• This station in Internet: Wikipedia, Wikimapia
  • Opened: November 15, 1955
  • Station depth: 40 meters (according to other sources - 57 meters)
  • Project title: Baltic Railway Station
  • Popular names: Bolty (bolts)
  • Type of station: three-vaulted column
  • Entrance to the station: from the ground pavilion
  • Traffic: about 1,1 million people per month

At the time of construction, it was the only metro station in Leningrad with two stations at once, Baltiysky and Varshavsky. It was announced on the trains - "the next station is Baltiyskaya, Baltiysky and Varshavsky railway stations". Today, the Warsaw railway Station has been completely dismantled and turned into a shopping center, and this status of the station has been lost.

One of the most modest stations of the first stage of the Leningrad metro. An interesting feature is that all the lighting of the station is built on reflected light, you can see the lamps themselves only if you try very hard. But 1200 lamps have been installed at the station, for a second.

The station got its name because of its location actually at the Baltic railway Station. If you go upstairs...

Oh, by the way. The hermetic door here is a lifting one, such as a "toilet lid" (photo on the left). And the handrails of the escalator when going up here also follow a broken line, not a curve. As at all stations of the first stage of the Leningrad metro. So, if you go upstairs...

Then you can see that the station building is directly attached to the eastern wing of the Baltic station. Below you can see the Baltic railway station long before the construction of the metro, even before the revolution...

...and here is the same station today, with the metro station building attached to the left. By the way, the photo on the right behind the station shows the Museum of Railways of Russia on the site of the former freight yard of the Baltic railway station. I strongly recommend it!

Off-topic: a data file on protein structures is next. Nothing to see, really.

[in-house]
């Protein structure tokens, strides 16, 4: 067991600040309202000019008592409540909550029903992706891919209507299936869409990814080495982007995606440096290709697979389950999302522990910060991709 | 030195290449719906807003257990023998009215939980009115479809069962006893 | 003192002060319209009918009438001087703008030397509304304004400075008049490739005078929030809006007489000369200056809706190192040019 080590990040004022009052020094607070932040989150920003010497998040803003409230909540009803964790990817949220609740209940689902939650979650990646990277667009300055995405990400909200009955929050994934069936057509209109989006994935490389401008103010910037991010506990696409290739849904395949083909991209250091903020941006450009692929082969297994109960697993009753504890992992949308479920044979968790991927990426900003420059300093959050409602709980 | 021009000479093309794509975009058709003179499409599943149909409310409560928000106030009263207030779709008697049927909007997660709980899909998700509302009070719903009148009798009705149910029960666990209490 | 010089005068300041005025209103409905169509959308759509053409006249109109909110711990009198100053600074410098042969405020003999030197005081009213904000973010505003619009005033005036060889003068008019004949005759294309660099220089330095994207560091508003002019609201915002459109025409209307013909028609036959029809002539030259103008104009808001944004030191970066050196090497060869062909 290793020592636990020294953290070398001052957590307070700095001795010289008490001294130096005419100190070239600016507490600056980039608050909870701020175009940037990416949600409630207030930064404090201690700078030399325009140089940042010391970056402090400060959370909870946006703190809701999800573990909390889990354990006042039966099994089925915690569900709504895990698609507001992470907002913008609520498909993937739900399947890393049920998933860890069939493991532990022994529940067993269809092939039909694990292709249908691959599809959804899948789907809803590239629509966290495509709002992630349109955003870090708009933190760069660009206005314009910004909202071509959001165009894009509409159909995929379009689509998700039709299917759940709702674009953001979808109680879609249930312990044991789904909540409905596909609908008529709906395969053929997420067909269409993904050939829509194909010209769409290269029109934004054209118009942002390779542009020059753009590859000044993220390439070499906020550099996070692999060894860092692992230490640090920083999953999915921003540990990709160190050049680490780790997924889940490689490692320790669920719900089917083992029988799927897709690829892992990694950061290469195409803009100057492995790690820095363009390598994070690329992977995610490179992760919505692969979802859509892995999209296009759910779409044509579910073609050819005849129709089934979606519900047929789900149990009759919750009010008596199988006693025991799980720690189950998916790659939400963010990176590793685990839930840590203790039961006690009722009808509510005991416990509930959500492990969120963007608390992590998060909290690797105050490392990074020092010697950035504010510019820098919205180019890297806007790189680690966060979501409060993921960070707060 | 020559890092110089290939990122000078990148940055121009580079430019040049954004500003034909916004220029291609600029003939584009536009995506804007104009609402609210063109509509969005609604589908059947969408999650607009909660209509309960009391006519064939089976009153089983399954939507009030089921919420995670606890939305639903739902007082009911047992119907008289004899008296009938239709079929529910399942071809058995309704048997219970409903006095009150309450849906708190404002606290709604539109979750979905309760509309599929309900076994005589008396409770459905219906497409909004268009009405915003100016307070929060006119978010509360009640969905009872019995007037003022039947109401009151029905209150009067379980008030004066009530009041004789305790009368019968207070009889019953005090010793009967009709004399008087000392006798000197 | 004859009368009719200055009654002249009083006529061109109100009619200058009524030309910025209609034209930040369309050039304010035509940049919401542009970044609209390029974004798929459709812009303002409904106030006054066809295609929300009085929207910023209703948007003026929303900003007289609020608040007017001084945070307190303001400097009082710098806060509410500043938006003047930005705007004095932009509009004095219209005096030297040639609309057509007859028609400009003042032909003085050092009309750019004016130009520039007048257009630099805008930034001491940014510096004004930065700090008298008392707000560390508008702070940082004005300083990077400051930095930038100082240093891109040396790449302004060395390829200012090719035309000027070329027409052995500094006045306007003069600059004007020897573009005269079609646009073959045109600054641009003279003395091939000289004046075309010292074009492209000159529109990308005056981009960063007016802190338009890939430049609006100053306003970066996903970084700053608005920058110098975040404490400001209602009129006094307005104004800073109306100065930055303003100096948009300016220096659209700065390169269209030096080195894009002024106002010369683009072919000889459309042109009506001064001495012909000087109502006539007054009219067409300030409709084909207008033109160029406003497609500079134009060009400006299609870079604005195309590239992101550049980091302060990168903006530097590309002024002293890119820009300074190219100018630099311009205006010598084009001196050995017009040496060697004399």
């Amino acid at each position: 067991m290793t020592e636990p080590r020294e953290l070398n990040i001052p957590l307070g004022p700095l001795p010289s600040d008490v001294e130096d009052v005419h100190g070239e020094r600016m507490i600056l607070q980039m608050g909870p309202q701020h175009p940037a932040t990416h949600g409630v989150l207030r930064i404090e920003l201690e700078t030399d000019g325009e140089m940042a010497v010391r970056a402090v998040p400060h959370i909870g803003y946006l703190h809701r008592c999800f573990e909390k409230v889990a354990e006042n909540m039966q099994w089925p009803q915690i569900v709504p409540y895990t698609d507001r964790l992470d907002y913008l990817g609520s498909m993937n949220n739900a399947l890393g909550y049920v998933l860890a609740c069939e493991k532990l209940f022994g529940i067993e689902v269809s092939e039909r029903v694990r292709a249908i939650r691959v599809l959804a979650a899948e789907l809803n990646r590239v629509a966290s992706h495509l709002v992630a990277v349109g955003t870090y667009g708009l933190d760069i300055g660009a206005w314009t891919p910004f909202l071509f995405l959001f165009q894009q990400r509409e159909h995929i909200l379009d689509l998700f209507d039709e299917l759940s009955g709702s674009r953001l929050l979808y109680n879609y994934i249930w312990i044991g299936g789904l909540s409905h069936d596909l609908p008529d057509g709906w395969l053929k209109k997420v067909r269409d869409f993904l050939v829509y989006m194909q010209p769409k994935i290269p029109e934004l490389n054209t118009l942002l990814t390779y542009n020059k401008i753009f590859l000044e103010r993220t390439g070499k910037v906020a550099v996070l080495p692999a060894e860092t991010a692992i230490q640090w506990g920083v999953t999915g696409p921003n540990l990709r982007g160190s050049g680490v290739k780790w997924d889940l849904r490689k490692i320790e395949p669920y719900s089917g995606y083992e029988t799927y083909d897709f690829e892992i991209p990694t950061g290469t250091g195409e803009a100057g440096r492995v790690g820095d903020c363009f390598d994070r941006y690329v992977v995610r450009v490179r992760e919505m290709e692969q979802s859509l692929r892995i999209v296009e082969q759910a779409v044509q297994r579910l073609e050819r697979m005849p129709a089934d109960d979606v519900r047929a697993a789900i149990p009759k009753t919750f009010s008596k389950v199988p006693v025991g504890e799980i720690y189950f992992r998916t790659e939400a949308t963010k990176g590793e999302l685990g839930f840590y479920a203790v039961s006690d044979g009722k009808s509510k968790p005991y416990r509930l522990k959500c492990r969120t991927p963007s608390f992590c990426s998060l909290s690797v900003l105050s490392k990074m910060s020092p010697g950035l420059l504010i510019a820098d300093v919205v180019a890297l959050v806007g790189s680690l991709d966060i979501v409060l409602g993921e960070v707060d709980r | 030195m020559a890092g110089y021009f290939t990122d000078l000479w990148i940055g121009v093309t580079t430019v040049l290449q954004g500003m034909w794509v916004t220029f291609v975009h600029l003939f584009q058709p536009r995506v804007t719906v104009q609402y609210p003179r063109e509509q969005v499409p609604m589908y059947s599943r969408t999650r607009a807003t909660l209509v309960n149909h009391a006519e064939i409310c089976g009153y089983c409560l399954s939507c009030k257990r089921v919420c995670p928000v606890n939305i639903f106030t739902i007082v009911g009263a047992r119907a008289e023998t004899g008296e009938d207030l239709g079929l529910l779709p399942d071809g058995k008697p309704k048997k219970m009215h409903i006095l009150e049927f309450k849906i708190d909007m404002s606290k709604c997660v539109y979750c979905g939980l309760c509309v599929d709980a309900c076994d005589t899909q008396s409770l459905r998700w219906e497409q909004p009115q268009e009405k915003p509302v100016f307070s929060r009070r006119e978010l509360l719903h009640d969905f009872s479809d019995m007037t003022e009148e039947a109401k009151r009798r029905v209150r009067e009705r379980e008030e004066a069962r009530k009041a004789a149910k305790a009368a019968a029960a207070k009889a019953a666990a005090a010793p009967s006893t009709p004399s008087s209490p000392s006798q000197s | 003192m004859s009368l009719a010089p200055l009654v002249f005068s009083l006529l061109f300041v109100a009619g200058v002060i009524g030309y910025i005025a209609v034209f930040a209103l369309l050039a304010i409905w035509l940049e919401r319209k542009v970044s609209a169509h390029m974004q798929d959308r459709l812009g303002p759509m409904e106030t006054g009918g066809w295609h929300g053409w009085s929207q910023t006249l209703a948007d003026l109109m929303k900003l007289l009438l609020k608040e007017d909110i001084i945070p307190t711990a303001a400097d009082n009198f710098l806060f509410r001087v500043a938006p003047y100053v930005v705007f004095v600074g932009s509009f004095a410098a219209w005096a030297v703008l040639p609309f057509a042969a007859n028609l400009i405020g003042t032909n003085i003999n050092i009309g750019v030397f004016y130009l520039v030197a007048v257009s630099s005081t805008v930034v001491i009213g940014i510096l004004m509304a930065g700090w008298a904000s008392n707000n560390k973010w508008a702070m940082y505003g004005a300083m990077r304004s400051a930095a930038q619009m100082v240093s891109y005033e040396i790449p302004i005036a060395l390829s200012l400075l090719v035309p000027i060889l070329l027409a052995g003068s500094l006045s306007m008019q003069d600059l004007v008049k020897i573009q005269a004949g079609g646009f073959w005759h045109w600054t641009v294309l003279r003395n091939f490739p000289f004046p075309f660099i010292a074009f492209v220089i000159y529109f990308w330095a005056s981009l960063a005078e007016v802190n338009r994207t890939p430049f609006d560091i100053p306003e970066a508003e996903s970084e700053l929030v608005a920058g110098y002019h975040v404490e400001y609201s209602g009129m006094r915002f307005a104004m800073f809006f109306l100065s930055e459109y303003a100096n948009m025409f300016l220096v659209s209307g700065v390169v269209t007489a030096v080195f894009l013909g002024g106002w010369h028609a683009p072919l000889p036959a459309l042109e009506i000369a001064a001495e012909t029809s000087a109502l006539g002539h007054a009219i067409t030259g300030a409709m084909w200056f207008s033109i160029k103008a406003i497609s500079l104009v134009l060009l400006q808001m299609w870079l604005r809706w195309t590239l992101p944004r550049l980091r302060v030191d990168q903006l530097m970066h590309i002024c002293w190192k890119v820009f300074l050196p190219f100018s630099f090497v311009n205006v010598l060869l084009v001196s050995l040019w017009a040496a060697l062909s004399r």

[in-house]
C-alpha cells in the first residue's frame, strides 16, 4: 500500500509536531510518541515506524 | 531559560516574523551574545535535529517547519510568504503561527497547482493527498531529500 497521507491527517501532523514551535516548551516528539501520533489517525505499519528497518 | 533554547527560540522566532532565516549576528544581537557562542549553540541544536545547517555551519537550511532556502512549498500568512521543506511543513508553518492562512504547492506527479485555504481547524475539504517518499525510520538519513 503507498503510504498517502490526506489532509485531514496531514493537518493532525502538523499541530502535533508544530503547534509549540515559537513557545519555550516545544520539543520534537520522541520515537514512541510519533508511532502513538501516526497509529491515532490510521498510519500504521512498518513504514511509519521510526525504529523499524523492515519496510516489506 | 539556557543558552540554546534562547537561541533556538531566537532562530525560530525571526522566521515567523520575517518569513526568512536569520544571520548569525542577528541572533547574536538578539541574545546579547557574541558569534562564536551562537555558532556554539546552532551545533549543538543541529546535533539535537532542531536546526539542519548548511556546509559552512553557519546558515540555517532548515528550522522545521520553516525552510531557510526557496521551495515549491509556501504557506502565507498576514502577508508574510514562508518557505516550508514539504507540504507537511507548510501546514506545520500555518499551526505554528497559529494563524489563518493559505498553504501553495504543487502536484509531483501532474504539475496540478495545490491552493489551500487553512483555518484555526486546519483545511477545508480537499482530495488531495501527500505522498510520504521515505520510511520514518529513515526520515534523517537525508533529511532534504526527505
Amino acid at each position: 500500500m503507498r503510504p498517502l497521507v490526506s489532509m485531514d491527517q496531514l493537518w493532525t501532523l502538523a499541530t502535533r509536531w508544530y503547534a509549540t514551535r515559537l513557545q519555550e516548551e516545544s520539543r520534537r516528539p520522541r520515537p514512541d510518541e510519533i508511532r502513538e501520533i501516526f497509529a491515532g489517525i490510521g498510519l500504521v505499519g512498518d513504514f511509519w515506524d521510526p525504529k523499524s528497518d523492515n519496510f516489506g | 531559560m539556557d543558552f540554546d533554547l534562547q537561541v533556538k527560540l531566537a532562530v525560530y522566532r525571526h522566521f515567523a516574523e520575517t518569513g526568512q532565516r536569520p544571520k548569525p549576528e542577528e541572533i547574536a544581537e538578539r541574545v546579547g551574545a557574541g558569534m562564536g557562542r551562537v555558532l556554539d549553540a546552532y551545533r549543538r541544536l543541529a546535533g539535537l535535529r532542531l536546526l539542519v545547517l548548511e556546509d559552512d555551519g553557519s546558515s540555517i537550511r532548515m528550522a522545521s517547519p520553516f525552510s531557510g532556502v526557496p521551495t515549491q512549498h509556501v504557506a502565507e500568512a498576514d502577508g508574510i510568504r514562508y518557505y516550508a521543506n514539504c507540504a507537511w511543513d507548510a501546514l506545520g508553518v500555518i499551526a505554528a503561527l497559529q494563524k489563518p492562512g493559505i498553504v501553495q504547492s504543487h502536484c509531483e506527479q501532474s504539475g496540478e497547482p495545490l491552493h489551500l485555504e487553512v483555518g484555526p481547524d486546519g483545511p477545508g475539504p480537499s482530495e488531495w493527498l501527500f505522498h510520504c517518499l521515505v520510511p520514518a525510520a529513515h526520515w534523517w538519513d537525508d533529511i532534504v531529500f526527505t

The station lobby looks much richer than the station itself below. Bas-reliefs of famous Russian admirals - Ushakov, Lazarev, Kornilov, Nakhimov and Makarov - are perched right above the entrance.

Inside, though unexpectedly cramped, but beautiful. I remember how in Soviet times a frenzied stream of people from the morning commuter trains choked here, trying to get into the subway all at once. At that time, this station had the largest passenger traffic in Leningrad - 6 million people per month, because all communication with the southern and south-western suburbs of Leningrad took place via commuter trains from this station. And in the morning all these crowds of people went to work and study, and in the evening - back. I've had a lot of riding and running around here myself once.

But a very convenient exit was made from the escalator hall directly inside the station. When you rush up the escalator three steps later, being late for your train, this is very useful ;)

The ceilings in different halls here are made completely differently. A gloomy order with flags is placed above the escalator (photo on the right).

But let's go back down.

The underground hall is lined with bluish-gray marble, symbolizing the waters of the Baltic. The same is said about the technological doors in the track walls, decorated with anchors.

At the end of the station hall there is a mosaic "1917". As usual, there are revolutionary sailors of the Baltic, together with workers and soldiers going to storm the Winter Palace, and in the background the silhouette of the cruiser Aurora. Sure. At first they wanted to put Stalin here too, but then they refused.

A beautiful panel, by the way. I've always liked it, and it doesn't attract attention. The tones are calm. The construction of a second exit to the surface from this side is expected, and the safety of this panel causes me great concern. I have little idea how it can be carefully removed one stone at a time from this wall and mounted into some other.

In general, the whole station is very calm in perception. Such a labor, work station.

Well, before you go further - a couple of details at last: